“When you book lounge access with us, we save you a spot in the lounge so that you won’t be turned away. There are also certain lounges that you can purchase access to through LoungeBuddy that are not available to the general public elsewhere, such as the Lounge@B in Dubai and Lufthansa Business Lounges.”

Deals for frequent flyers

Regular travellers should investigate annual membership. There are two main options here – an annual pass for a particular lounge brand or schemes offering access to multiple lounge brands.

Aspire Lounge annual membership costs £259.99 (via Executivelounges.com) for unlimited access to any participating Aspire or Swissport lounges in the UK, Canada, Denmark, and the Netherlands. A big advantage of Aspire Lounge membership is that you can bring a guest each time for free.

However, Priority Pass membership (via Prioritypass.com) will be a better option for many people. It offers access to more than 1,200 lounges in more than 500 cities across 130 countries. The lounges are run by various brands, including Plaza Premium and No1 Lounges.

Standard membership costs £69 a year but you have to pay £15 per lounge visit. Standard Plus is better value – for £159 a year you get 10 free visits. If that’s not enough, Prestige membership costs £259 and offers unlimited lounge visits. Members can take a guest each time for £15. However, simply having a pass doesn't guarantee entry – if the lounge is busy, for example, you can still be refused access. 

Jon White, director of marketing at Priority Pass’s parent company, Collinson, says that with individual lounge access costing up to £45 each time, frequent travellers can save money with annual membership.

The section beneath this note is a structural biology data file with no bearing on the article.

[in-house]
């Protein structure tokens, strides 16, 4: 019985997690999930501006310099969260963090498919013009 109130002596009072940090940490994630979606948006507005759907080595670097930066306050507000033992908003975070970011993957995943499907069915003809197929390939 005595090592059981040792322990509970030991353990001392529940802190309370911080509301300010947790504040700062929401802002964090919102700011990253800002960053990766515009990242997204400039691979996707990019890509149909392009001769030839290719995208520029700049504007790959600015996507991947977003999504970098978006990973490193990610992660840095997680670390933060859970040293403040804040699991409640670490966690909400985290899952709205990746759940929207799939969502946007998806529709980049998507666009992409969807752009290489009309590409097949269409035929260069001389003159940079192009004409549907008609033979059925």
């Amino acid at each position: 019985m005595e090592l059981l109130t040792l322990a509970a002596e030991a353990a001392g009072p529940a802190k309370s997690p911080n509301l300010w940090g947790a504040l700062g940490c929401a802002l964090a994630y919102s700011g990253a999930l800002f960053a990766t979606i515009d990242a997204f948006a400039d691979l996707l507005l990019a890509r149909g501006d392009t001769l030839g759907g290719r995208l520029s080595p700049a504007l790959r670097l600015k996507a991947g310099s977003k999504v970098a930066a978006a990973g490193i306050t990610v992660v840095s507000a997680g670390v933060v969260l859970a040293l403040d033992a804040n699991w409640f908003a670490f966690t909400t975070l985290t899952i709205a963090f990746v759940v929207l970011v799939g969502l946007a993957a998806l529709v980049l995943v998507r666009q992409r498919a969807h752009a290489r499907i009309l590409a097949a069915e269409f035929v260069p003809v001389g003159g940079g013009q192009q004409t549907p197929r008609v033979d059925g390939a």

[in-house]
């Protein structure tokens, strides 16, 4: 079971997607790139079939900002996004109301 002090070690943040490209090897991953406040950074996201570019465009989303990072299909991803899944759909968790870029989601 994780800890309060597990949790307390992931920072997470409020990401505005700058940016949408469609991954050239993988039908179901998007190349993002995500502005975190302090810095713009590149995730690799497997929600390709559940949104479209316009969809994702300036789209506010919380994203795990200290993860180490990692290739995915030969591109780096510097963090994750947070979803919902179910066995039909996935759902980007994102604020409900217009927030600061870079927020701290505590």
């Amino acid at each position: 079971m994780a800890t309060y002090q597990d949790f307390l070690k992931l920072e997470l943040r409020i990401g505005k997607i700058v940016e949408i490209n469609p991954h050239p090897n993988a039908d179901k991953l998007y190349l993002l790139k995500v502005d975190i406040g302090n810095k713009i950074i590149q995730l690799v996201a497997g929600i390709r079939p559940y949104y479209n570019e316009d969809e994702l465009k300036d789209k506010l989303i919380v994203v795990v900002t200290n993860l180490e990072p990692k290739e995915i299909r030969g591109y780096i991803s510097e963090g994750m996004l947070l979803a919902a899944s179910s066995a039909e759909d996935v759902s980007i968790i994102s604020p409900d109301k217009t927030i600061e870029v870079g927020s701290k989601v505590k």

“For example, our Priority Pass Standard Plus membership includes 10 free visits for a one-off cost of £159, which means you only need to make a couple of return trips each year to make it worthwhile,” he says, “With memberships, travellers are not only saving on lounge access – the selection of complimentary snacks and tipples available should be weighed up versus the cost of other food and beverage options in airports and transport hubs.”

There are a couple of ways to get Priority Pass membership for free – but you’ll need to be pretty well off. Membership is included with the £28 a month NatWest Reward Black current account, but this requires a sole income of at least £100,000, a NatWest mortgage of £500,000, or £100,000 saved or invested with NatWest. American Express’s Platinum card includes Priority Pass membership alongside worldwide travel insurance and hotel benefits – but it comes with a hefty £450 annual fee.

DragonPass (via En.dragonpass.com.cn) combines lounge access with discounts on airport dining, limousines, and meet-and-greet services. It covers about 970 lounges and has three membership options with its top-tier deal costing US$399 (£278) and offering unlimited lounge visits.

Before you book lounge access, check it’s a lounge at the same terminal you’re departing from -– unless it is accessible landside (before security). Some of the larger airports with multiple terminals have several lounges in each terminal.

If you fancy a visit to the best airport lounge in the world, you’ll need to go all the way to Jamaica. Club Kingston, at Jamaica’s Kingston Norman Manley International Airport, was the overall winner of Priority Pass’s Lounge of the Year Awards 2017. The lounge features Jamaican artwork and décor, local food and drink, signature cocktails, a conference facility and dedicated work stations.

EMMA LUNN is a freelance journalist who writes regularly for Moneywise, the Independent and The Telegraph